Today, the building is safely restored, and its ancient artistic character is well preserved. There are great turquoise domes and refined mosaics. The layout of the building is very different from the neighboring mandrashes. The inner courtyard contains study rooms, cells and a storage room.
Tillya-Kari Madrasah is the most central monument in Registan Square and the youngest one. It was the final piece in the Registan Square ensemble.
Tillya-Kari translates as “trimmed with gold.” The vault, walls, mihrab and minbar are covered with gold, and once you walk in, you understand why this is the most famous monument among tourists.
Inside you will find souvenir shops and a small exposition showing the ancient manufacturing techniques of famous Samarkand paper
Registan Square today
Today, the Registan is a venue for major cultural events. Every major music festival in the region takes s place here. In the evening, the locals come to the stairs in front of the square. The area is very family-friendly. Local police are everywhere in the square and around it.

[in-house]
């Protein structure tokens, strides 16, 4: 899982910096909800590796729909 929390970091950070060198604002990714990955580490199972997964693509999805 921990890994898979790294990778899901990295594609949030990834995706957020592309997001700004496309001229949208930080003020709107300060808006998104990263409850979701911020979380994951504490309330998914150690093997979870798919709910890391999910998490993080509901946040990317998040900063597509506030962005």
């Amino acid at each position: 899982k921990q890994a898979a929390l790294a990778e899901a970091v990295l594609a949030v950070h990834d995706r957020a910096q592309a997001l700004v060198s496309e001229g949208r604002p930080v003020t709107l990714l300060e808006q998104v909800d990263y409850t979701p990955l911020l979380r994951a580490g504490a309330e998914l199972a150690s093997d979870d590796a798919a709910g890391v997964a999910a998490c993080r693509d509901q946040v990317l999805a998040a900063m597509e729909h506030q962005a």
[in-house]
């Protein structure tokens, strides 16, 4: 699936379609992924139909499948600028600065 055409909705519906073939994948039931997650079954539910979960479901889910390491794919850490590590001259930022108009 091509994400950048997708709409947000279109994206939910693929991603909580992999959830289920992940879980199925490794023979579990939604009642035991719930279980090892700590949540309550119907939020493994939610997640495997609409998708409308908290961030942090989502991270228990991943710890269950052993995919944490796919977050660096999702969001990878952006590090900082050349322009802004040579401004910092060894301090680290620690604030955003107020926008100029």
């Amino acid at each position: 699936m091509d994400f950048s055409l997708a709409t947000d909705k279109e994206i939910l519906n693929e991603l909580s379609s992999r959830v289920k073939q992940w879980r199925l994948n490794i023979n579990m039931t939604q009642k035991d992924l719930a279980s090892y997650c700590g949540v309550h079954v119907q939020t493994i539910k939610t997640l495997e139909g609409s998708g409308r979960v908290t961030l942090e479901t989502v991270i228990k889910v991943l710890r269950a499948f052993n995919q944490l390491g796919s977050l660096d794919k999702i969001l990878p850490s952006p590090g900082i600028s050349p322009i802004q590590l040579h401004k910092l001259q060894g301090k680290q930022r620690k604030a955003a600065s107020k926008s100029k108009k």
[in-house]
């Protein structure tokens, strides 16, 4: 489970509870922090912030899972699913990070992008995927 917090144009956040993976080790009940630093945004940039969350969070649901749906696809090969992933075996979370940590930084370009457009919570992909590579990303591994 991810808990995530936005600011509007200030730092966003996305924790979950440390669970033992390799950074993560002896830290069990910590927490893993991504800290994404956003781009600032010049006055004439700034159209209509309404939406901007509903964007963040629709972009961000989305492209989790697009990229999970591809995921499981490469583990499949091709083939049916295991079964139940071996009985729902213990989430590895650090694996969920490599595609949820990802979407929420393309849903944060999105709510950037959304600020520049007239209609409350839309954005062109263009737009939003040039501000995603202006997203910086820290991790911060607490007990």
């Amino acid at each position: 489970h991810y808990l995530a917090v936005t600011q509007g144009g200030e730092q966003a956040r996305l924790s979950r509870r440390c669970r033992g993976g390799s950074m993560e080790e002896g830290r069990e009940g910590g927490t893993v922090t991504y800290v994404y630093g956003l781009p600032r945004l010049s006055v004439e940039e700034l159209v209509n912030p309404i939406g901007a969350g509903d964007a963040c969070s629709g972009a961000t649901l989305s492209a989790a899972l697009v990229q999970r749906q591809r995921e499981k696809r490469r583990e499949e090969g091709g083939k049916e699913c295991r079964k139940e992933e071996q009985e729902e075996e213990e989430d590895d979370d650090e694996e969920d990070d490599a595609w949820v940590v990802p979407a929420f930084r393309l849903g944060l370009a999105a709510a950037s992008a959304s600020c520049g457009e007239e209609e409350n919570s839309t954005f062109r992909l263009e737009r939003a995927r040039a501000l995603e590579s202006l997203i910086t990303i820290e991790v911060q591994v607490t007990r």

The square is also the ultimate destination for wedding photographers.
Don’t be surprised if you are approached by local children asking you a couple of questions for their school research to practice their English.
At night, the Registan square is almost more impressive than in the daylight. And it is from the stairs, slightly outside the square, where you can see it in its full majesty and grandeur.
Opening hours of Registan Square :
March to November – from 7am to 9pm
December to February – 8 am to 8pm
Registan Square entrance ticket cost :
Entrance ticket for citizens of Uzbekistan – 3000 sum for an adult
Entrance for foreign citizens – $ 3.5 (40,000 sum) for an adult,
10,000 sum for a child